PortAudio  2.0
Building PortAudio for Windows with MinGW-w64

PortAudio for Windows with MinGW-w64

MinGW-w64 is a port of Linux toolchains (gcc, clang) to Windows. It comes packaged with Msys2 in its preferred configuration. Msys2 provides a Linux environment and the package manager pacman. Install MinGW-w64 from https://www.msys2.org/. Follow the instructions on this page.

Brief excursion: there are many toolchain variants in Msys2, and you must use the same toolchain to compile all projects together. In this tutorial, we will use the msvcrt-gcc toolchain, simply because it's already present on all Windows versions. Readers may eventually want to switch to the ucrt-gcc toolchain later, for their Windows 10+ builds, although there is hardly any benefit to doing so. A list of available toolchains is at https://www.msys2.org/docs/environments/.

In addition, you have a choice of Windows audio APIs; see the bottom of Building PortAudio for Windows using Microsoft Visual Studio for a list.

You can either use msys2's precompiled PortAudio or compile PortAudio yourself. To install msys2's precompiled PortAudio, see the next section. To compile PortAudio on your own, skip to the next next section.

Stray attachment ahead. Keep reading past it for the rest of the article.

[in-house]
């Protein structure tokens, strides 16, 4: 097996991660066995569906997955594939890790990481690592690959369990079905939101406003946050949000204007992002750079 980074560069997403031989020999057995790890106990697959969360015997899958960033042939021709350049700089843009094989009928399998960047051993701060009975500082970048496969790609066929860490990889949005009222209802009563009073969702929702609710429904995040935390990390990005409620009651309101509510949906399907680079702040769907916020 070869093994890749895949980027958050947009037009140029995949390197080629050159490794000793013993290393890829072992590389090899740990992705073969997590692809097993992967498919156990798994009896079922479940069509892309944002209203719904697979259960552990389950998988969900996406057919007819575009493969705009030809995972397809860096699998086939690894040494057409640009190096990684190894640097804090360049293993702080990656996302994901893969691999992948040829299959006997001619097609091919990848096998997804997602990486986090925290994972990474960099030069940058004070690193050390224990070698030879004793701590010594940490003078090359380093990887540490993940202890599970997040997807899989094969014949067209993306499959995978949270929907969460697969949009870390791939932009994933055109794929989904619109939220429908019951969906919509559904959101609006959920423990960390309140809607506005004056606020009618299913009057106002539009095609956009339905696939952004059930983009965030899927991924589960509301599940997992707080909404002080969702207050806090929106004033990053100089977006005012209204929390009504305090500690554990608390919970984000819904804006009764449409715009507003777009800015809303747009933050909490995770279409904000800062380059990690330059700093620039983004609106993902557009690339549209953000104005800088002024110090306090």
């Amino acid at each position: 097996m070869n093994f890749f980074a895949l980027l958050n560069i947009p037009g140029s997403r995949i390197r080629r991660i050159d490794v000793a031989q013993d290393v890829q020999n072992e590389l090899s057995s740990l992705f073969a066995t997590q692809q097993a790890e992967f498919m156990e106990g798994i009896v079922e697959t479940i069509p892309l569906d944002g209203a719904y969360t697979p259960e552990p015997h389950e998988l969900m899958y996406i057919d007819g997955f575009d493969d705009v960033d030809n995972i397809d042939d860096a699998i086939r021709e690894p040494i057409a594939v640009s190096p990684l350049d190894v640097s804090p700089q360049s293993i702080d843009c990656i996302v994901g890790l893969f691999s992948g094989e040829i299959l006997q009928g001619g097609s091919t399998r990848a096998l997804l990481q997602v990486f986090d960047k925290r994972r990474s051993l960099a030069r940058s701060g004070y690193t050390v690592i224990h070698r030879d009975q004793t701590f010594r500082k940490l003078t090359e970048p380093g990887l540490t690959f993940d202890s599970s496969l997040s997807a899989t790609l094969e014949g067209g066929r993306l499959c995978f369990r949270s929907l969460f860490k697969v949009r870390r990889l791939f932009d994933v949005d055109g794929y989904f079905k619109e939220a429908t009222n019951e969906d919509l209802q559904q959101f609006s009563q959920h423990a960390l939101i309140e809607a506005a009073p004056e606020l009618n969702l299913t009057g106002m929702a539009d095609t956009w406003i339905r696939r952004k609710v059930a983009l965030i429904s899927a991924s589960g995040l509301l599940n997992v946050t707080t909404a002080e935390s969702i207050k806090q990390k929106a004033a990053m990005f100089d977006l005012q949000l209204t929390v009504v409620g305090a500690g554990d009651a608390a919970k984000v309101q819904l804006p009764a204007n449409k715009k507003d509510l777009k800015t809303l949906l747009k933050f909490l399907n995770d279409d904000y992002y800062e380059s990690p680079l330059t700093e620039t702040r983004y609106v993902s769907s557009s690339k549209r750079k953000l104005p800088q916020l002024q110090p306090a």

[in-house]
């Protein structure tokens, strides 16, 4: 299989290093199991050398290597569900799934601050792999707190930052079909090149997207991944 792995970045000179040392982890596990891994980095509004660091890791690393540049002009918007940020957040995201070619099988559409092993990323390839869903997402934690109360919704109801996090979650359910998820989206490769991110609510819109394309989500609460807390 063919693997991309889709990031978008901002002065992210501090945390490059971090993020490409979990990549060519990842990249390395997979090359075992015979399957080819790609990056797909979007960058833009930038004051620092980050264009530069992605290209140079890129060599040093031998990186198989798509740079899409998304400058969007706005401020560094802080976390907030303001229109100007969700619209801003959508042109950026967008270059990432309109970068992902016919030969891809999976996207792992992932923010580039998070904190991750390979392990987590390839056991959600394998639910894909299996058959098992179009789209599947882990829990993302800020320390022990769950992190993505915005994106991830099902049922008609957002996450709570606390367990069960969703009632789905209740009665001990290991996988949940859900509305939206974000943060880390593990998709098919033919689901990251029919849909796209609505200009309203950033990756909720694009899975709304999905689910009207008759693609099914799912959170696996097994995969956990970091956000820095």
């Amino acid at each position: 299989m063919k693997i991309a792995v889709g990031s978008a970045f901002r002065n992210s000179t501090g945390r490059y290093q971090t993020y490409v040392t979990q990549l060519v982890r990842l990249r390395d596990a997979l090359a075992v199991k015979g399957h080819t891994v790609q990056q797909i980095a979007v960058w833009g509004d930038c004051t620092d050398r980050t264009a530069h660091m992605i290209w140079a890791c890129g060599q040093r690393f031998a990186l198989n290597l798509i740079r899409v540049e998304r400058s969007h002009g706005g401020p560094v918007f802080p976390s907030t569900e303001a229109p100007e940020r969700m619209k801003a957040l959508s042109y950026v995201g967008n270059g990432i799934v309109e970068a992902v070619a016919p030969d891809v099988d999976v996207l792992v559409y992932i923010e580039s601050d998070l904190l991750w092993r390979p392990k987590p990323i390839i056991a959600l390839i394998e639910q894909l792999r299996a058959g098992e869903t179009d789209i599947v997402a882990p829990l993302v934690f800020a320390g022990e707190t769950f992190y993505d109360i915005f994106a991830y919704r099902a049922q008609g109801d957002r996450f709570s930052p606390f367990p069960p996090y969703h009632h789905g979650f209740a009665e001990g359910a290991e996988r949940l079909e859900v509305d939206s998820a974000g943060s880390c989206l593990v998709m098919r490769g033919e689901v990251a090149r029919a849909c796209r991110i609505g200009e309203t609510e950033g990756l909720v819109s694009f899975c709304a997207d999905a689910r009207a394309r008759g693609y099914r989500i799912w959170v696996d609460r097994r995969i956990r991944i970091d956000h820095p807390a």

Pre-compiled package

Open your msys2 shell and run "pacman -S mingw-w64-x86_64-portaudio". This will get you a default build of PortAudio. I believe it comes with DirectSound, WASAPI, WD/MKS, WD/MKS_DEVICE_INFO, and WMME. Note the "-x86_64" in the middle of the package name. When you install msys2 packages, you specify the toolchain name in the middle, and "-x86_64" chooses the msvcrt-gcc toolchain.

Compiling from scratch

We will build with WASAPI only, with no fallback APIs, simply as an example. In the msys2 shell, navigate into your folder of PortAudio. Run:

pacman -S mingw-w64-x86_64-cmake mingw-w64-x86_64-ninja
mkdir build
cd build
cmake --build .

To test if it is working, you can run the sawtooth example (warning, it is very loud!):

gcc ../examples/paex_saw.c -I../src/common -lportaudio

You can enable the desired fallback APIs again by deleting the terms like "-DPA_USE_WMME=0" in the cmake command. When releasing your application to the public, make sure to copy libportaudio.dll (in the build folder) into your own application's folder. (You'll also need to ship a copy of MinGW-w64's various shared libraries; you can figure out which ones using Microsoft's Process Explorer, and seeing which dlls are accessed from your msys64 folder.)

Or, compile statically to avoid the issue of dll copies.

Back to the Tutorial: PortAudio Tutorials